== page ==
Henry Hertz is the author of ten picture books including I AM SMOKE (Tilbury House). His children's short stories have been published in Highlights for Children, Ladybug Magazine, and in anthologies for Albert Whitman & Co. and Blackstone Publishing. Henry also writes adult science fiction and fantasy short stories. He holds a BS in Engineering from Cornell, an MS in Engineering from George Washington University, and an MA in Political Science from Georgetown.

Thursday, February 23, 2023


 By Selene Castrovilla

I have always been drawn to amazing true stories. There’s something so urgent about the truth—we need to remember it, share it, keep it in people’s minds. In some cases, place it in people’s minds. The question is: how can we make a connection with readers, one which will resonate and linger?  For me, the answer lies in the heart of our story.

It strikes me as odd that the same stories are told over and over about our heroes. Like George Washington crossing the Delaware. A crucial tactical move, but was it really his greatest accomplishment? I learned, through a research rabbit hole, that Washington had saved his surviving men after the Battle of Long Island (the first Revolutionary War battle). He invented a plan to sneak all his men across the East River in one night, right under British noses. Not only would the fight for independence have ended had he not done this, but his men would have been killed. He did it to save his men. What an amazing true story to tell about George Washington, which hadn’t been told!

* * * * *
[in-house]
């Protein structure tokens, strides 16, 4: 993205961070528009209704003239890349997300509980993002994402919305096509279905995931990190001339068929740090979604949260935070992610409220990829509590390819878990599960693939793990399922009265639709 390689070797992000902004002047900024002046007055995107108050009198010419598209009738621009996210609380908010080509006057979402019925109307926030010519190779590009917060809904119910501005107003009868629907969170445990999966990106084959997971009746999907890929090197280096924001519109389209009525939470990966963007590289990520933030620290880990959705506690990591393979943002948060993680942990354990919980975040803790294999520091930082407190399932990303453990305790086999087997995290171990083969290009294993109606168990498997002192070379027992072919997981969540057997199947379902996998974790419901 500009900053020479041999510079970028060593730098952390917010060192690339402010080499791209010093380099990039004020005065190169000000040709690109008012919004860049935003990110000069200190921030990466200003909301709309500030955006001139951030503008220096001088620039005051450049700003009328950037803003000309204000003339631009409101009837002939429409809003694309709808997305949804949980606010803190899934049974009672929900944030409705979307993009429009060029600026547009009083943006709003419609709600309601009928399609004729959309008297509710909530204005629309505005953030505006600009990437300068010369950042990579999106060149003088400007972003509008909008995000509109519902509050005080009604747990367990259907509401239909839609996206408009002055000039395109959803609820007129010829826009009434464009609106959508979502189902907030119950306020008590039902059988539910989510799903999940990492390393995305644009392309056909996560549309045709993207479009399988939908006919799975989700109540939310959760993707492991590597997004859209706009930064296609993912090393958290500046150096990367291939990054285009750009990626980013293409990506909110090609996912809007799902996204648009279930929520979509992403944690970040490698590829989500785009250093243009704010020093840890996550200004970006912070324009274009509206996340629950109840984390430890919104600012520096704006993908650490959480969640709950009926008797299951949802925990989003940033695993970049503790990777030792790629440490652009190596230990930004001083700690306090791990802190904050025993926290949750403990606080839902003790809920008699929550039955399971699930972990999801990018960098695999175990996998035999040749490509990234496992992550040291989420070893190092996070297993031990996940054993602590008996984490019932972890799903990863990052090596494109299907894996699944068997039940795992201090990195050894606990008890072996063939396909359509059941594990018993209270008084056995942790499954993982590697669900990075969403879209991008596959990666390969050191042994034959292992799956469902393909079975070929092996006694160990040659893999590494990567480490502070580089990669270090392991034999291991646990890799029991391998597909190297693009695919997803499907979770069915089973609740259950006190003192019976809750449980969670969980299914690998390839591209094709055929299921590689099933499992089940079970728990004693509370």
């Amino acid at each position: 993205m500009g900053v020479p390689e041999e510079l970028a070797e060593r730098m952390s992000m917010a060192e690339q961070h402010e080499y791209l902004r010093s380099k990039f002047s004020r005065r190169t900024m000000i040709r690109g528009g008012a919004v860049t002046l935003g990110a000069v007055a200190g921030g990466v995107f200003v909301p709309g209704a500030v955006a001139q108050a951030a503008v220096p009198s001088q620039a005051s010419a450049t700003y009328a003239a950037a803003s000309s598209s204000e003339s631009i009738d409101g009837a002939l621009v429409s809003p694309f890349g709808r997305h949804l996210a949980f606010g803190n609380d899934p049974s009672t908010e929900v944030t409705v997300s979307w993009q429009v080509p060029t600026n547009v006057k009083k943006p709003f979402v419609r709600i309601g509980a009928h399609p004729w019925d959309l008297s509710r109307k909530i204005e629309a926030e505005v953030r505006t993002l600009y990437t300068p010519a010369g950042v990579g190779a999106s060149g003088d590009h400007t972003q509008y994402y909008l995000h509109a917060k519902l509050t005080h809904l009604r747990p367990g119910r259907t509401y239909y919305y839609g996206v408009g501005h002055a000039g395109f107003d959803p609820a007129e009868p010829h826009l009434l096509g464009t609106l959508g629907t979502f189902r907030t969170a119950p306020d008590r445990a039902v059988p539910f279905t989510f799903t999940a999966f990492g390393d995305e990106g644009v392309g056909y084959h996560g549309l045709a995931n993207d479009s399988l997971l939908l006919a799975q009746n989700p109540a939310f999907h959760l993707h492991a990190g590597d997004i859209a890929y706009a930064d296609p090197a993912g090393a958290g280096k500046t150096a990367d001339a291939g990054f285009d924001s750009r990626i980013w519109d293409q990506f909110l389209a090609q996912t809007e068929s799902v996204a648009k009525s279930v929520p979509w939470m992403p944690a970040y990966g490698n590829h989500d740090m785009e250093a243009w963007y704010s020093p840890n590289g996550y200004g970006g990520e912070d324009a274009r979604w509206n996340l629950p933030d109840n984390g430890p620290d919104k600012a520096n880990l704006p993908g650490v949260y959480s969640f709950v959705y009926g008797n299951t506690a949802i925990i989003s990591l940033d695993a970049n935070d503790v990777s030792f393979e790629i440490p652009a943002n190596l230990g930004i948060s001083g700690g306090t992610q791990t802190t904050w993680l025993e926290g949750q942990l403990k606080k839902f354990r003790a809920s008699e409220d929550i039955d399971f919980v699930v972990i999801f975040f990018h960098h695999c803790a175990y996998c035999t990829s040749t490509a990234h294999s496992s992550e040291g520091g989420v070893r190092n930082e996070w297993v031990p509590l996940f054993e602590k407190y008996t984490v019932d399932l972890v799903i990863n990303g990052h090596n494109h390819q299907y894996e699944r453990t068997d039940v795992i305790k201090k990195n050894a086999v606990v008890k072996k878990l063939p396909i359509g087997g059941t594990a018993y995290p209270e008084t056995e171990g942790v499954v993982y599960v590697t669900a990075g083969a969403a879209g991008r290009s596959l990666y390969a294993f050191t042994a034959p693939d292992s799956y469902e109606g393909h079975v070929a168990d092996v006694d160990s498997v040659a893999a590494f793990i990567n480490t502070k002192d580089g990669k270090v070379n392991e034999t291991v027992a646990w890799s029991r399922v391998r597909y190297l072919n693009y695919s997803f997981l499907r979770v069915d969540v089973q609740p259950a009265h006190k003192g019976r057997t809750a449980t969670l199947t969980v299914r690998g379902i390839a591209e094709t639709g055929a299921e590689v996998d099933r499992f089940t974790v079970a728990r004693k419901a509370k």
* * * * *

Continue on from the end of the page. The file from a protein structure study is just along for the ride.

Only I didn’t have enough intel on Washington’s thoughts to create the nonfiction book I wanted. But I did have the memoir of Col. Benjamin Tallmadge, who was a teacher when the war broke out. We did not have a trained army like the British—we had people who sacrificed everything to head off and fight against the tyranny they were experiencing. Tallmadge, the son of a reverend, wrote about looking an “enemy” in the eye and realizing that he had to kill or be killed. Reading this chilling passage, I knew that every soldier must face this, in every war. This was the heart of my story: the universal, timeless element we can all relate to. This was humanity at its rawest.

I wrote that book, my first book, called BY THE SWORD, from Benjamin Tallmadge’s point of view. He had given me the information to do so, in his memoir. He graciously gave me a beginning, middle and stunning end—when he realized he had left his beloved horse Highlander behind and risked his life to return and save Highlander. I still get chills when I think of this, all these years later.

But what about when you don’t have someone’s memoir? A great beginning, but no middle or end? This is what happened to me when I tackled the story of three freedom seekers who, on the night Virginia seceded from the Union, stole a rowboat and crossed the moat to Fortress Monroe—the only Union stronghold in Virginia. They asked for sanctuary from General Benjamin Butler on his first night commanding the fort. Butler was a lawyer, and he was so determined to help them that he thought of a legal argument to keep Frank Baker, James Townsend, and Sheppard Mallory at the fort. (The custom was to return freedom seekers back to the Confederates.) He called the three men “contraband of war” because they were being forced to build weapons stations for the Confederates. Contraband could be confiscated because it was used as weapons against the Union.

What a story! I had to tell it! But I hit a roadblock: Baker, Townsend and Mallory’s paths were untraceable after that night. We know they were granted sanctuary, but nothing specific about their lives at the fort.